You are well acquainted with our needs, without any question. But I think it is going to be awfully hard, for example, to convince a distinguished Senator from South Dakota that he should vote money for the New Haven Railroad. If it is possible, more power to you. I am sure you will convince him, Senator, if anyone will. But I think that the primary responsibility comes right back here at home, to our State government, because we are the people concerned. We are the people affected.

I do want to comment about the State of Connecticut, the State of Massachusetts, by way of the MBTA, the State, everyone, by way of past contributions and other help they have been to the railroad.

Of course, I agree with my gentleman friend over here on my left, that it is going to take a great deal more than that which has been coming, or, under the present program, is to be coming, if this problem is going to be solved.

But I do hope that every effort will be made to endeavor to divorce the support of the passenger service from the railroad service.

I think, gentlemen, this has not been touched upon to any degree up to this point.

I think that it is of utmost importance that this railroad be put into a position that it can logically be merged with the Penn-Central Railroad, because if we don't have that merger, and if we don't have

strength and knowledge of the system, I am not at all certain that the New Haven can exist even as a freight carrier.

And I am quite aware, by conversations I have had with the PennCentral officials over a period now of some 3 or 4 years, that they will fight like bloody hell before they will ever take on this moneylosing passenger operation.

I think there is a reasonably good chance that they would subscribe to the idea of taking the freight service of the New Haven, but I think support must come from elsewhere for the passenger service, to get that divorced from the freight service, to the end that freight service of the New Haven may be incorporated in the freight service of the Pennsylvania Railroad.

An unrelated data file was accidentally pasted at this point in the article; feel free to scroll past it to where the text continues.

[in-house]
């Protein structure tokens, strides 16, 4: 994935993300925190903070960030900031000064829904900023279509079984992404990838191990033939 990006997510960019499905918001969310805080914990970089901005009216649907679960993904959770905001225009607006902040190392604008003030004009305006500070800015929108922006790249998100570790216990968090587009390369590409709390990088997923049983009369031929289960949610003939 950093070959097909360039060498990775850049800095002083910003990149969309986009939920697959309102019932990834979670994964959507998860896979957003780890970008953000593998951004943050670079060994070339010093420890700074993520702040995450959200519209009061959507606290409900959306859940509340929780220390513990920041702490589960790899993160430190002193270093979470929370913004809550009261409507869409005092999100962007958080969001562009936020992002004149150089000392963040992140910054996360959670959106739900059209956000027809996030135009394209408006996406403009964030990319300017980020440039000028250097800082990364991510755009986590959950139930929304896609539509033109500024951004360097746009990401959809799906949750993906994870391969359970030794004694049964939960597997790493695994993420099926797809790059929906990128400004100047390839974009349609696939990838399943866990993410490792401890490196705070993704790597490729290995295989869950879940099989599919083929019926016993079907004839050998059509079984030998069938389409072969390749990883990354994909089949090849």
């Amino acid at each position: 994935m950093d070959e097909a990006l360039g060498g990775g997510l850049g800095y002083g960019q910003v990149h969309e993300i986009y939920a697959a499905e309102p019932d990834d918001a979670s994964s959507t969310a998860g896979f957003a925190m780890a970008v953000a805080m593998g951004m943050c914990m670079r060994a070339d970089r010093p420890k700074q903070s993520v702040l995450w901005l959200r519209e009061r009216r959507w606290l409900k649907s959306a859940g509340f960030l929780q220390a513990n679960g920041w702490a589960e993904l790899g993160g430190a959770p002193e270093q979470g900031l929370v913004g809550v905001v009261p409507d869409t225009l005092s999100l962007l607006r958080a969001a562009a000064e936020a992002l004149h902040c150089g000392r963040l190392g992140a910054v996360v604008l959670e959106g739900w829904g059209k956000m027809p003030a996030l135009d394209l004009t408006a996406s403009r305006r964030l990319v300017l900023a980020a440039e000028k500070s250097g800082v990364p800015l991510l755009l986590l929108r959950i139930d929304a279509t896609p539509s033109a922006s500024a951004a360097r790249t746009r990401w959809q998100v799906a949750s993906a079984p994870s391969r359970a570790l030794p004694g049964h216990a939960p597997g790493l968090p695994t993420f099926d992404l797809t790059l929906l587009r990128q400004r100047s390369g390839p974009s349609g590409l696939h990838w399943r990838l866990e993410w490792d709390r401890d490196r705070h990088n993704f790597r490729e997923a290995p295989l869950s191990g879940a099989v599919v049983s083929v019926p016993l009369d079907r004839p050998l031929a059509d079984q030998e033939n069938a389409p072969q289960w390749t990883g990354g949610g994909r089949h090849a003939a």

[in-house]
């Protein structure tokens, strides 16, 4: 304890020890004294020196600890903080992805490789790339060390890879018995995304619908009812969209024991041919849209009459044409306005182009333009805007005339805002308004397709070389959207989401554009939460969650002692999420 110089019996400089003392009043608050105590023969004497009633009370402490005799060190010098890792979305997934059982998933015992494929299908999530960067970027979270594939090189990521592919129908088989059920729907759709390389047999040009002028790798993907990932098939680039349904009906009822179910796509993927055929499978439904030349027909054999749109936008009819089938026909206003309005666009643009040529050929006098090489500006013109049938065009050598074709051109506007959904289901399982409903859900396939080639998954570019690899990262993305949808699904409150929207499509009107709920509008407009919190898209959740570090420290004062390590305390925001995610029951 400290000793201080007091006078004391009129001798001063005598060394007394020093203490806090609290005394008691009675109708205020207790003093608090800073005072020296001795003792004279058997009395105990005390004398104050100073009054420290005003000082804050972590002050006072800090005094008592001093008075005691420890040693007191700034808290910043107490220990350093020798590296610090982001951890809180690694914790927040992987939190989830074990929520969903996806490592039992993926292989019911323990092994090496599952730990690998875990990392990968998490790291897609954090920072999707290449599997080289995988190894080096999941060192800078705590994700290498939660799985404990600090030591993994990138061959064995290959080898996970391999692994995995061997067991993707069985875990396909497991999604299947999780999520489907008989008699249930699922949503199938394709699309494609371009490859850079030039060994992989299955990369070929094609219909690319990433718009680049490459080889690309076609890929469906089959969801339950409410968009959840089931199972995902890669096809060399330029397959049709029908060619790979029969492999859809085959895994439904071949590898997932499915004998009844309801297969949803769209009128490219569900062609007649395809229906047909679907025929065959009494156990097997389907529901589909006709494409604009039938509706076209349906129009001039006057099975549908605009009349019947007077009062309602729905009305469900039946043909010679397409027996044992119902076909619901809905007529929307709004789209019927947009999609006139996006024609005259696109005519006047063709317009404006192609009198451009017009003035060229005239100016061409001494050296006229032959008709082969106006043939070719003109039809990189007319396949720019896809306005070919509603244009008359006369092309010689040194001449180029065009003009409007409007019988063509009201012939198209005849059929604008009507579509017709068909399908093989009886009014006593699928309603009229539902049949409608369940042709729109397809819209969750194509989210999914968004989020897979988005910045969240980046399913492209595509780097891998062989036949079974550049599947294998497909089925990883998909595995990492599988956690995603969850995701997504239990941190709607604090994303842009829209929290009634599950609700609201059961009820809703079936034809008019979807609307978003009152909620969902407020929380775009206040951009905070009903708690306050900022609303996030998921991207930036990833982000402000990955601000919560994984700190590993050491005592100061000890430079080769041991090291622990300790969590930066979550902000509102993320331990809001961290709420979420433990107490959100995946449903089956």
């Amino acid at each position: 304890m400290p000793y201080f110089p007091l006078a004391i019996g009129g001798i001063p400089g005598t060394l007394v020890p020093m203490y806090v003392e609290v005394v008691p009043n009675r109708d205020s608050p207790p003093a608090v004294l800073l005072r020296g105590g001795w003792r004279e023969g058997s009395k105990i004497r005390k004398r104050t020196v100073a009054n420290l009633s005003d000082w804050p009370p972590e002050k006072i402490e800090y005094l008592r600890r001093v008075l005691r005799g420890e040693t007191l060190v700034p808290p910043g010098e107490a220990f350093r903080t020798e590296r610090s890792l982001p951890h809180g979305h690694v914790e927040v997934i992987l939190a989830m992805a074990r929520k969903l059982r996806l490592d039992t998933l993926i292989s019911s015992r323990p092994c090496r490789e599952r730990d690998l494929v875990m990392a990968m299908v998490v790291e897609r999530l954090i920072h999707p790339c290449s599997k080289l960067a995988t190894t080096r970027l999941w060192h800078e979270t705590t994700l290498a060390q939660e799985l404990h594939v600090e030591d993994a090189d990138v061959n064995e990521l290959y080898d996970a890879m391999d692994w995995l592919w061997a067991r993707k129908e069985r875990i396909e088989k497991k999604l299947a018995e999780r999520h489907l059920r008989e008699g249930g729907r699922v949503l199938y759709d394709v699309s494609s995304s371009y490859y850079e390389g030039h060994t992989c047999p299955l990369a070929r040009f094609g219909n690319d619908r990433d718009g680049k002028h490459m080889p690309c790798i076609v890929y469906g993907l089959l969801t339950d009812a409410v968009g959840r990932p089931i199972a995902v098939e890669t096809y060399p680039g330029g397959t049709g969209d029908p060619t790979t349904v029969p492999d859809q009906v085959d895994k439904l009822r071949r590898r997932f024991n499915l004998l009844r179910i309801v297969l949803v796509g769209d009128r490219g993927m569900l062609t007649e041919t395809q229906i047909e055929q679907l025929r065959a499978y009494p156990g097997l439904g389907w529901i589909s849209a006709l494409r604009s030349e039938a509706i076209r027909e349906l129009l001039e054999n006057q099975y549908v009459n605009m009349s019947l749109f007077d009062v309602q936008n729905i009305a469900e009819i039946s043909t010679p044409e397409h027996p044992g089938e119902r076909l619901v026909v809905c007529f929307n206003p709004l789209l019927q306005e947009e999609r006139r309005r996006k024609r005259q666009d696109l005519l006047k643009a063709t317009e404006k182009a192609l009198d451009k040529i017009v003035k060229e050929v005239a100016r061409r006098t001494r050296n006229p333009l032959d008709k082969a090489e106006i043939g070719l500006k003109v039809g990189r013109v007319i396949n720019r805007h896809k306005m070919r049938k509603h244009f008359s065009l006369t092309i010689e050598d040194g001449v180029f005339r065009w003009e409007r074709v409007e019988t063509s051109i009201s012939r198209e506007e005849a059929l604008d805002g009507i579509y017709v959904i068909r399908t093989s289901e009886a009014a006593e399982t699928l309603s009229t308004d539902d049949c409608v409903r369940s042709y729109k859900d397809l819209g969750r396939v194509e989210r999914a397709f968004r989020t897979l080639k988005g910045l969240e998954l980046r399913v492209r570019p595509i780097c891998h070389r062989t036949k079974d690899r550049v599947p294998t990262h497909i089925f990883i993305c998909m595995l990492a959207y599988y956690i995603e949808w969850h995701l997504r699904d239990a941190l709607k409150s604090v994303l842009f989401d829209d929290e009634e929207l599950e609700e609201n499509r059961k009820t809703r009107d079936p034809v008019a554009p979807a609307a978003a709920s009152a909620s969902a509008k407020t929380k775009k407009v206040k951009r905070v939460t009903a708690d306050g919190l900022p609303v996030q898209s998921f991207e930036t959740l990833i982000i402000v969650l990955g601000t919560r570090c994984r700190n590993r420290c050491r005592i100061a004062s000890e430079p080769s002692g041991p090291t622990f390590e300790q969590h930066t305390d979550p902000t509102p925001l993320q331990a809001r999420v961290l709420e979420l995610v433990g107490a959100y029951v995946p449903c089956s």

And with that particular comment thank you very much.
Senator PASTORE. Thank you, Mr. Caverly.

Mr. Rosan, I understand that you are going to be given all the protocol of a distinguished witness, and I am going to call upon your distinguished Congressman to introduce you.

Mr. IRWIN. Thank you very much. I am pleased to introduce Mr. Richard A. Rosan, who appears today on behalf of the United Communities for Railroad Action. Mr. Rosan comes from a group of people in the lower Fairfield County area, which is most immediately affected by commuter problems, and has been involved in them for a long time now, and has done a very conscientious and careful effort to educate their daily commuters and the public generally in Fairfield County, as to the real economic interest that we all must have in the preservation of this railroad system.

And I am pleased to introduce Mr. Rosan. I want to congratulate him and his friends for the work they've done, and they have been a tremendous help and an illustration of the grassroots work which goes into effective government.

Mr. Rosan.

Mr. ROSAN. Senator Pastore and other distinguished people, I want to say that I wrote this prepared statement yesterday afternoon. And in the meantime, so many things have happened it is almost out of date.

After listening to you, Senator Pastore, today, I realize a great deal of it is repetitious.

I would like to start the discussion and say we greatly appreciate the fact that you took the time and effort to come and hold this meeting here today.

You apparently were somewhat disappointed in the number of people that were present. I can assure you that through our organization we could have had over a thousand people here today. The only reason we didn't do it was that we have been observing the dedicated work of people like yourself, Senator Pastore, Senator Ribicoff, and Senator Dodd, and the hard work of the Representatives in Congress, and we thought it was unnecesary to try to have a mass demonstration here on something that seemed so obvious.

So I want to assure you that it is not because of lack of interest, that it was because we felt it would be an unnecessary demonstration. Now, our organization is relatively new, and yet we are already organized, and we represent organized groups in about 20 communities in Westchester and Fairfield County.